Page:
A trial that Medrio is currently supporting requires blind subject dosing.The challenge for our RTSM was to make best use of the product without being aware of individual subject dosing requirements. We solved this by constructing a dosing table that produced all the possible dosing plans for each possible dose and then ranking each possibility in terms of preference.

This approach allowed us to run a flexible inventory and make best use of the product without knowing exactly how much product was going to be required for each subject.

Reduce Site Overages

For a different trial, subjects were dispensed a cell therapy. The inventory of the cells available at the customer’s laboratory consisted of a series of vials with varying cell counts.

Our approach for this study was to build a Just In Time supply chain whereby our RTSM would pick the appropriate vials from the stock at that inventory to most efficiently distribute the cells. For example, if a subject needed 9 million cells, a 6 million and a 3.5 million cell vial would be dispensed, resulting in only 500K wasted cells. If we were not using a JIT approach,, it would have been appropriate to pick two vials of 6 million, amounting to 6x the amount of wasted cells!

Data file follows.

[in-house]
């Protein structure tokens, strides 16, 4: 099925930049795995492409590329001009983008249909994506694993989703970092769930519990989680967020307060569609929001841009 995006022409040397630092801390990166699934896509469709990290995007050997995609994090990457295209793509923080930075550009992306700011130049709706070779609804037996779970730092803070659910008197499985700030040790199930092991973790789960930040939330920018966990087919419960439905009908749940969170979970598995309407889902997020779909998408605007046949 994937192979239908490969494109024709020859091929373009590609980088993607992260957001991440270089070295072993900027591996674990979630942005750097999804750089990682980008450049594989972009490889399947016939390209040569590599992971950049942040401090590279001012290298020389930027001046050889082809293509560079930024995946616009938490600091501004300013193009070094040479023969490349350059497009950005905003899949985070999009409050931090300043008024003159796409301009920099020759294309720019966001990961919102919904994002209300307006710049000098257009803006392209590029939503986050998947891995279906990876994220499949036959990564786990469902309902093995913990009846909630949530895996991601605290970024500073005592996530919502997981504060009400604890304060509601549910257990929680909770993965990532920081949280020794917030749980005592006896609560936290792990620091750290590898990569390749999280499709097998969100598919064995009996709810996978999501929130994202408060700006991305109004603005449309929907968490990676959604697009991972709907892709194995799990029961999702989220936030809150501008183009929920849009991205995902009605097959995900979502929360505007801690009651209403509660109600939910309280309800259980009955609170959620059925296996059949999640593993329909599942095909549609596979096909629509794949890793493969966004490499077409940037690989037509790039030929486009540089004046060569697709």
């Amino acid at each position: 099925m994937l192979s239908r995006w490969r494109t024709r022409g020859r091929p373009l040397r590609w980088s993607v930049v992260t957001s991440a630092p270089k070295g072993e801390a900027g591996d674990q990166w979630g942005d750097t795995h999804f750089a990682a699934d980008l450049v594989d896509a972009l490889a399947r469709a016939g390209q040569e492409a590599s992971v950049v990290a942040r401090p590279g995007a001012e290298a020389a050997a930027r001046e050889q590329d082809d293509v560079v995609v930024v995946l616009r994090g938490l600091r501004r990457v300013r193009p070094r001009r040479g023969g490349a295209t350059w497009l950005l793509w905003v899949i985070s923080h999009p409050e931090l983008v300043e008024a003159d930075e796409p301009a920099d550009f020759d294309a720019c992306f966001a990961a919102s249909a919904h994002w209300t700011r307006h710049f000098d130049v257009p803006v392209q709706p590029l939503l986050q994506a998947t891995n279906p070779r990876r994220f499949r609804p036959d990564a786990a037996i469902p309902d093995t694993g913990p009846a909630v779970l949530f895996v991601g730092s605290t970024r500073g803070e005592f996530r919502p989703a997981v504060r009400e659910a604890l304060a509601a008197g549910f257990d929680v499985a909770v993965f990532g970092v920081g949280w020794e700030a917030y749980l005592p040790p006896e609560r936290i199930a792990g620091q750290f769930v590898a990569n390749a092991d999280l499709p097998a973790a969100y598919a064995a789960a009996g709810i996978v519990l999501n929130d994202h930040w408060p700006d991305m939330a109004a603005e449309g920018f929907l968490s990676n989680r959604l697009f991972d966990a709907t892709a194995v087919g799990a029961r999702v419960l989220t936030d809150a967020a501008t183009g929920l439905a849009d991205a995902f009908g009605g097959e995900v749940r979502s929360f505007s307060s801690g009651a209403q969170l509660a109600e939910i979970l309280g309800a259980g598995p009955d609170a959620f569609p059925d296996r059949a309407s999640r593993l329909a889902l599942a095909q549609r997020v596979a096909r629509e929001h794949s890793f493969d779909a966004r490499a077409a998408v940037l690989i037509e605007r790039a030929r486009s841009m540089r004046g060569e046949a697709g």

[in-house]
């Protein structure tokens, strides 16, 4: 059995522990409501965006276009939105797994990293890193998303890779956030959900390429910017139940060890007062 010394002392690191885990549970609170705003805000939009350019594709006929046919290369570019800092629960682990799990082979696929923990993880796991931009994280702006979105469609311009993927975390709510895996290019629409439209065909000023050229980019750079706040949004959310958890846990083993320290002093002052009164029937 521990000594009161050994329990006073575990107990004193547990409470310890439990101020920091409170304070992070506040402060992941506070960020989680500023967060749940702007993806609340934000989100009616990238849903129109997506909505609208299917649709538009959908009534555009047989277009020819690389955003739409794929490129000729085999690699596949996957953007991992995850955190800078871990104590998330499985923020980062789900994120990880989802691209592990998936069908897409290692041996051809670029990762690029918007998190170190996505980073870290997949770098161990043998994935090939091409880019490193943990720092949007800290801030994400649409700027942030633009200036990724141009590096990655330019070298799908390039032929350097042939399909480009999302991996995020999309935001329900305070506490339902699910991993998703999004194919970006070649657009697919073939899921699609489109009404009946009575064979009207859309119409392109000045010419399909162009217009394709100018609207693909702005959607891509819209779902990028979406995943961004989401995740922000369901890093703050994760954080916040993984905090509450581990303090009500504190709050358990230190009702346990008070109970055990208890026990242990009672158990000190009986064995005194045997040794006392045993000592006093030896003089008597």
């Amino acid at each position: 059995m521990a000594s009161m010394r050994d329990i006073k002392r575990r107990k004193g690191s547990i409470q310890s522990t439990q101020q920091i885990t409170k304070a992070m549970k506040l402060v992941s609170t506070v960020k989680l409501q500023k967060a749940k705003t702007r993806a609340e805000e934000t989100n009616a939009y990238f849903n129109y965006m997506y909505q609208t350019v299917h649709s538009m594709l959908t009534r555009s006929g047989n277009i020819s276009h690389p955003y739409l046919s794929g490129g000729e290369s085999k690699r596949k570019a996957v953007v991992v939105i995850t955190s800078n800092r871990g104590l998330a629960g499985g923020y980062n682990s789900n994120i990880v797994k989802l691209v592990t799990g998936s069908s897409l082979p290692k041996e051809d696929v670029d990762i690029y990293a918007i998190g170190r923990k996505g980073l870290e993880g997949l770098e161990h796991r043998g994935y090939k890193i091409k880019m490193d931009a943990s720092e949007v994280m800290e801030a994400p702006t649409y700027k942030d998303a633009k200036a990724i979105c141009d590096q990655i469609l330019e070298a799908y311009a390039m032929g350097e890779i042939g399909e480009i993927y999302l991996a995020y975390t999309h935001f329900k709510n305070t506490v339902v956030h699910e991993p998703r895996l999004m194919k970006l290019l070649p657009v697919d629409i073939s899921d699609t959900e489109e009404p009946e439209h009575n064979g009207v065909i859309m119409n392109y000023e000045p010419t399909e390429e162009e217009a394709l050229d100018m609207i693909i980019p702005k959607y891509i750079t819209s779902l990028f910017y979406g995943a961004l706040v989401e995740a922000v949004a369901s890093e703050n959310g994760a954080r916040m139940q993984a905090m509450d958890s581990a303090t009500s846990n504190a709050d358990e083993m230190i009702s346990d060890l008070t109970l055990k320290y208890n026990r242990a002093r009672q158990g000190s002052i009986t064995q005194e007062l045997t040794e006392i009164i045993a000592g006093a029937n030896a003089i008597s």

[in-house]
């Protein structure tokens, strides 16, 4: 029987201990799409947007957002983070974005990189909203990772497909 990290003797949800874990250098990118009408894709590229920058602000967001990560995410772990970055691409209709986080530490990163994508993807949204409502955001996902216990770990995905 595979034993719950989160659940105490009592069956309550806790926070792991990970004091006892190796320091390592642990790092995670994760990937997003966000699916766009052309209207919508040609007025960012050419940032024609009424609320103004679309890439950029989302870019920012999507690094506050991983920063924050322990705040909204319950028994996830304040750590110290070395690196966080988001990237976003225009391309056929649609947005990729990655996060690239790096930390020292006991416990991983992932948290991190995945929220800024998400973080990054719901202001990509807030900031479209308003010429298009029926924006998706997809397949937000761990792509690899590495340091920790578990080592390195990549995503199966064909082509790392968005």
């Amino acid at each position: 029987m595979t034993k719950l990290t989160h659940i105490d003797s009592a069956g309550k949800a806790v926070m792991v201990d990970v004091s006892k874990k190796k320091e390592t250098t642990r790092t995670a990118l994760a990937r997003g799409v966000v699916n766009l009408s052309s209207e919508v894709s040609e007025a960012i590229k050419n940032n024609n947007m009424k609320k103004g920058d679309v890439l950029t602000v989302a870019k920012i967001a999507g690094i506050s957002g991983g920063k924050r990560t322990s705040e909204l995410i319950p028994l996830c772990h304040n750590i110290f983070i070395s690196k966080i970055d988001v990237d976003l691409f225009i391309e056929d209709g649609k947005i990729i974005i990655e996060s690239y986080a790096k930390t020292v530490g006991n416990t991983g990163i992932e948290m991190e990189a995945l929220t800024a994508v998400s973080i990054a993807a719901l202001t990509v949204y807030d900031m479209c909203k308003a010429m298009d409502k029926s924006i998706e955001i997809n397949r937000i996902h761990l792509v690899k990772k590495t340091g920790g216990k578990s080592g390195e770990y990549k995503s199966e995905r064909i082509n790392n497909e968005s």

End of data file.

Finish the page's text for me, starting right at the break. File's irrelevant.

Flexible Packaging and Labeling

Flexible packaging is how we dispense the appropriate amount product at each visit. For example, a subject might receive a single bottle at five visits as opposed to receiving a patient pack containing all five bottles at the first visit.

Clinical trials don’t always go to plan. What if a subject withdraws after two visits? With flexible packaging only two bottles would have been consumed, as opposed to all five bottles being wasted in the patient pack. The same can be said for product issues.In this scenario, you have to replace five bottles as opposed to just one bottle.

Numbering Your Kits

Numbering your kits is key to controlling your product. Numbering gives you complete oversight of the supply chain, and is essential for tracking and reconciliation. We highly recommend taking the time to individually number your kits to allow an RTSM total control and oversight of your inventory.

Conclusion

Let RTSM do the work for you. Our top piece of advice is to bring an RTSM solution in as early as possible during trial development. Early engagement is the key action you can take to maximize your RTSM.

With Medrio, our flexible RTSM allows you to drive while we help you navigate.

Request a demo here.